|<< Problem Solving Skills: On! | Clack Attack >>|
Note: I have a bevy of movie reviews to get to this week, having put off nearly half a dozen of them. But although this is the one I saw most recently, it is also the one I'm going to cover first, because (a) it ain't gonna be in theaters long, and (b) you should see it while it is.
As anyone who has read more than four paragraphs of this website knows, I'm not much of a speller. But it's not my fault. I was handicapped as a child by having a sister who was a whiz at spelling, which meant that I would just demand that she spell giraff for me rather looking it up in the dictionary myself. (I swear to god that I didn't just intentionally misspell "giraffe" for comedic effect.) Cursed with a grammatical crutch, I never learned to spell stuff on my own.
Consequentially, I consider spelling, like all things that I can't do well (playing softball, making home repairs, performing neurosurgery, etc.), to be Not Terribly Important. I mean sure, it's great if you can pound out "cacophony" on the first try, but, if not, that's why George Washington Carver invented SpellCheck, right? A corollary of this is that I am fascinated by those who, on the contrary, find spelling Terribly Important Indeed. This was true of Word Freak, the book profiling professional Scrabble Players, and even more so in the documentary Spellbound, a film that follows eight kids and their parents as they train and compete in the 1999 National Spelling Bee.
In the first half we get to meet the contestants, see glimpses of their family and personal lives (which seem to revolve around flash cards with "sarcophagus" written on them), and watch them trounce their peers in the regional semi-finals. Like the Scrabble junkies, these kids are largely uninterested in what the words mean, except insofar as that knowledge helps them get the right letters in the right order. But unlike the characters in Word Freak, who all seemed to be of a similar mold (i.e., social maladapted borderline-savants), the octet of kids in Spellbound run the gamut from the totally geeky to the, well, slightly-less-but-still-pretty-darned-geeky. They come from a wide variety of geographical regions, communities, and families. Each claims that winning isn't important and all are lying on this point, but some clearly have more emotional investment in the outcome than others.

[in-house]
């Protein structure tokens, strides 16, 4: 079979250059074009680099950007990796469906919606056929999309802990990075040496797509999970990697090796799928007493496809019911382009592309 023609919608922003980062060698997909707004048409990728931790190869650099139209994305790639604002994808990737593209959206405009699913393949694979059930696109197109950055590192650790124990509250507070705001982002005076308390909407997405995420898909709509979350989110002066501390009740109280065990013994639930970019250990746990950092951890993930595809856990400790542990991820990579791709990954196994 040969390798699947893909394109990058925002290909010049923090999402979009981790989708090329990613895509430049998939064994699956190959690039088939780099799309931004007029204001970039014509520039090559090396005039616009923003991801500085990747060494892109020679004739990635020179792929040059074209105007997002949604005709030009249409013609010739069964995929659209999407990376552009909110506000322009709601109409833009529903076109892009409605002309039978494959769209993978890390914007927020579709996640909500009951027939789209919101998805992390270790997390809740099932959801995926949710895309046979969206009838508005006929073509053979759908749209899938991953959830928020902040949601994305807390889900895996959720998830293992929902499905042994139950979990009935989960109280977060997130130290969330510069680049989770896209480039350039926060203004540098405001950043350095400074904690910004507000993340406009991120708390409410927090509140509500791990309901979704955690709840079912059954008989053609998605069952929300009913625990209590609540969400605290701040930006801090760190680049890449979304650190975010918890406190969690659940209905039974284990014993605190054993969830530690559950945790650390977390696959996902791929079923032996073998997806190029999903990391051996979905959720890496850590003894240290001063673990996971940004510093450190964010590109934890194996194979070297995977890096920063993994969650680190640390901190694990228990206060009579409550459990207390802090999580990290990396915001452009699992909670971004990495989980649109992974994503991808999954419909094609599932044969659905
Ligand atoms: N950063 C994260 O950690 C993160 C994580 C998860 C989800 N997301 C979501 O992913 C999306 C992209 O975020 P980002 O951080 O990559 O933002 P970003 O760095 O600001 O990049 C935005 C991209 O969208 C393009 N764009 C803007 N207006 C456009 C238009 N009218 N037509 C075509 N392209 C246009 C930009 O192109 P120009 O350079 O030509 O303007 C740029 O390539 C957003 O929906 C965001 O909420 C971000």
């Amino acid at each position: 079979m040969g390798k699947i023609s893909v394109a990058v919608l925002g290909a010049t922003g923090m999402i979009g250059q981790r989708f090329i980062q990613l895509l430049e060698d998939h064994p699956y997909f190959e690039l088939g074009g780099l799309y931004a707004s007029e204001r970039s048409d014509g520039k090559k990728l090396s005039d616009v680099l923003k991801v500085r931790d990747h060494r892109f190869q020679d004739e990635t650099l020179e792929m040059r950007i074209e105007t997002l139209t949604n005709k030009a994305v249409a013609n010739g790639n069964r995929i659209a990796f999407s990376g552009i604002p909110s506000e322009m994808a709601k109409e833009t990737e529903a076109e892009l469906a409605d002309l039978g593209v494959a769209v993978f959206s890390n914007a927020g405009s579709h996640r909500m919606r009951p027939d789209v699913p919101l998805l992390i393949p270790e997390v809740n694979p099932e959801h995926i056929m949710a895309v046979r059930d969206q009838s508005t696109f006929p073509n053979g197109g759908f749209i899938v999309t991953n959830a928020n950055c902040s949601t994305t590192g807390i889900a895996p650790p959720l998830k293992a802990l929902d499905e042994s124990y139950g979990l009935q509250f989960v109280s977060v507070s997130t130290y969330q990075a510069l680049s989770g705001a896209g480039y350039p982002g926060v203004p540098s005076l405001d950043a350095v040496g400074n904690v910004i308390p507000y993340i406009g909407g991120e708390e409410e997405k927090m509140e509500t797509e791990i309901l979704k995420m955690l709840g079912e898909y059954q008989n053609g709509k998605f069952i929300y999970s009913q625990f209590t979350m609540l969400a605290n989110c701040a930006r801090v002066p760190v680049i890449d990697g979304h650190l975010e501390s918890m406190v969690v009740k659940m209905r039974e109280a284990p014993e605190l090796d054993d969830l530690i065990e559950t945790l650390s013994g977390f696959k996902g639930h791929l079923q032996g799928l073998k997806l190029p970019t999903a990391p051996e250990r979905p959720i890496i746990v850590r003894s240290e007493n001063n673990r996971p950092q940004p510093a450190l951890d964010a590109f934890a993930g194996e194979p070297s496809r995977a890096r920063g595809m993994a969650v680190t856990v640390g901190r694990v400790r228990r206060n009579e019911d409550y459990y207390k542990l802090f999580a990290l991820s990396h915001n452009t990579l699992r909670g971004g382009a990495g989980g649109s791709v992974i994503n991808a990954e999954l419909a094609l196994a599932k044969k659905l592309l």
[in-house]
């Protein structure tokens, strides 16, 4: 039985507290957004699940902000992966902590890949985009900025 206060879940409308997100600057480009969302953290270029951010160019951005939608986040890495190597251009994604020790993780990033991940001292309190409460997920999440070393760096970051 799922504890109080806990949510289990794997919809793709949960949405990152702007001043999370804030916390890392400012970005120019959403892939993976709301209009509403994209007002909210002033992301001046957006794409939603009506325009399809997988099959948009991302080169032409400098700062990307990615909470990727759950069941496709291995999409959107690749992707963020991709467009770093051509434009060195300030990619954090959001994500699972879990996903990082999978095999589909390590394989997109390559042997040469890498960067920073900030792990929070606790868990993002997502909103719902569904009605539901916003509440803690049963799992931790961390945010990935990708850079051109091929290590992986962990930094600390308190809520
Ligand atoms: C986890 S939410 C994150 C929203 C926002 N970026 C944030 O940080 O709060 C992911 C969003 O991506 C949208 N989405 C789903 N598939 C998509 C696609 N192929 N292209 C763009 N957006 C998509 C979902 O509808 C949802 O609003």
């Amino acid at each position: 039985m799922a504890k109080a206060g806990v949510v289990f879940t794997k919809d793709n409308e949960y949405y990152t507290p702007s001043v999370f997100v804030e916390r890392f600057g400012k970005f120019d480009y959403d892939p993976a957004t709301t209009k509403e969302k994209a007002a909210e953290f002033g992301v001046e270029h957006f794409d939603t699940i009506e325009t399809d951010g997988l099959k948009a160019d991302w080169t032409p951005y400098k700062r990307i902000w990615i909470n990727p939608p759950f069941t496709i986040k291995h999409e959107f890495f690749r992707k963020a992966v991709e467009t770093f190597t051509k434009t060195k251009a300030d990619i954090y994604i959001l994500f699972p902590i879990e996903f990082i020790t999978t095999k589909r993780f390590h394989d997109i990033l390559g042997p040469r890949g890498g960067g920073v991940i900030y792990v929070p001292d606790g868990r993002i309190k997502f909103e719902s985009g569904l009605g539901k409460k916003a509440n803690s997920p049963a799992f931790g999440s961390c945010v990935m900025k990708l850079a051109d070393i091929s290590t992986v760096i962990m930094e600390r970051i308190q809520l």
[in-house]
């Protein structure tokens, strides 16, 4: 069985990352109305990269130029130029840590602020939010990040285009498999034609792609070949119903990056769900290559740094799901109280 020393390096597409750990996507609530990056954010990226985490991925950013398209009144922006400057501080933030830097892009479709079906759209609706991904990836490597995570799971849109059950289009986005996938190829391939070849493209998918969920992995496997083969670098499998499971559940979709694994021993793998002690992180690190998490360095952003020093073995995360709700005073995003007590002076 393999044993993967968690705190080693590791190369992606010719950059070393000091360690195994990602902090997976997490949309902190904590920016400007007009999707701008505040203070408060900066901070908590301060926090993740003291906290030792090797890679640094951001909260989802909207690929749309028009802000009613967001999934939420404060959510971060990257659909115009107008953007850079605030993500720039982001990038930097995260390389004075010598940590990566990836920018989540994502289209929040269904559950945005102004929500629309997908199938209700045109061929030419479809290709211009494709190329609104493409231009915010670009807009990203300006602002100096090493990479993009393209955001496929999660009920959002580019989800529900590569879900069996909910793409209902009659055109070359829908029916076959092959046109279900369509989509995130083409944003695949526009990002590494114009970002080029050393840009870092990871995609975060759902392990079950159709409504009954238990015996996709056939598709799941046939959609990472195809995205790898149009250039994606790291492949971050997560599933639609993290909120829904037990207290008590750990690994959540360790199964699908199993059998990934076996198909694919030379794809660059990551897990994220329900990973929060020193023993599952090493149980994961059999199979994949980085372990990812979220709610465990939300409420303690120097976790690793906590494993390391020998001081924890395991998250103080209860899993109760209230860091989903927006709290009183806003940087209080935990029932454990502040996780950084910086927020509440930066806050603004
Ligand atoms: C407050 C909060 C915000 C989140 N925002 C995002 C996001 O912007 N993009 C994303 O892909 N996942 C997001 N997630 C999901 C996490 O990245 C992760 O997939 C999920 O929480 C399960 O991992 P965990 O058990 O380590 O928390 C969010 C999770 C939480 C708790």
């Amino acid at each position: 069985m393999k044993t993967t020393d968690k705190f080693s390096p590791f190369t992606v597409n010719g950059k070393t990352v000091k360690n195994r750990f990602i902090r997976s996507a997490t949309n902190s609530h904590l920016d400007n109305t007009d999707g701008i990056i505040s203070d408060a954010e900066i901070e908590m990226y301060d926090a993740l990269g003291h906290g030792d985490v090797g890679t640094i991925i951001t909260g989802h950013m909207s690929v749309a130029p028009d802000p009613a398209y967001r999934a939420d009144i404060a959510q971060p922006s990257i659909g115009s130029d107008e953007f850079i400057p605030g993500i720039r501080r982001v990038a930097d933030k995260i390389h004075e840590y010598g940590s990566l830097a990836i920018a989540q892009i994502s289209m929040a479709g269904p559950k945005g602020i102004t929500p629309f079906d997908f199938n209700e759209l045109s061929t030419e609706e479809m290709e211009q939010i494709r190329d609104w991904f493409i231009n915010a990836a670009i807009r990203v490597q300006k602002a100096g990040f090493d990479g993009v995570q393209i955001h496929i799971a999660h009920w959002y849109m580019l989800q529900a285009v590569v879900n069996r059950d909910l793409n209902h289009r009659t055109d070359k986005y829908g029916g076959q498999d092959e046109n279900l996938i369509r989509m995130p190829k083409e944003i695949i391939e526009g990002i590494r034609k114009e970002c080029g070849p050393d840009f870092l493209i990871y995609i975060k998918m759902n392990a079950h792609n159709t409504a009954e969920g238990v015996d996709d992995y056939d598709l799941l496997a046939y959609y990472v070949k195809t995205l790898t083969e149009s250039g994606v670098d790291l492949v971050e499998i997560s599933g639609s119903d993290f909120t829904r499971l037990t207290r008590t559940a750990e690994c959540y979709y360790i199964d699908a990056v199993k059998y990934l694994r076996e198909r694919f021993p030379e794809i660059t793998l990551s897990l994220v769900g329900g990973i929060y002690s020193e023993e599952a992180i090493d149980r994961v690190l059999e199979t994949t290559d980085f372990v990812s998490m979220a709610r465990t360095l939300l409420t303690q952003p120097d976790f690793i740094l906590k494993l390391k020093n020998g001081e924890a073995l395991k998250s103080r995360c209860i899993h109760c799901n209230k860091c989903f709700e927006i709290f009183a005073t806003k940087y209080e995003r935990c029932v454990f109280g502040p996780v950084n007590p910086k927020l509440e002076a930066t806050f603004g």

Almost stealing the limelight are the parents, each of which supports his child in a different way and to a different degree of intensity. Some exhort their child to excel, while others constantly remind the speller (and, by extension, themselves) that success in a spelling bee is ultimately unimportant in the largest scheme of things.
The ample time lavished on exposition pays off in the second half of Spellbound, which covers the highlights of the 1999 National Spelling Bee. Now that the audience relates to the eight (of 248!) kids as people rather than as freakish spelling machines, watching them compete is as riveting and stressful as anything you are likely to see a cinema this year. On more than one occasion I had to look away from the screen in agony when one of my favorites was given a word like "cephalagia," and people in the theater where openly cheering when one of the kids narrowly avoided elimination. Plus: boys that talk like Musical Robots! All of which makes for one of the most inspirational, gut-wrenching, and exciting films I've seen in a spell.
Attention Seattleites: Spellbound is currently playing at the Guild 45.Posted on July 09, 2003 to Movies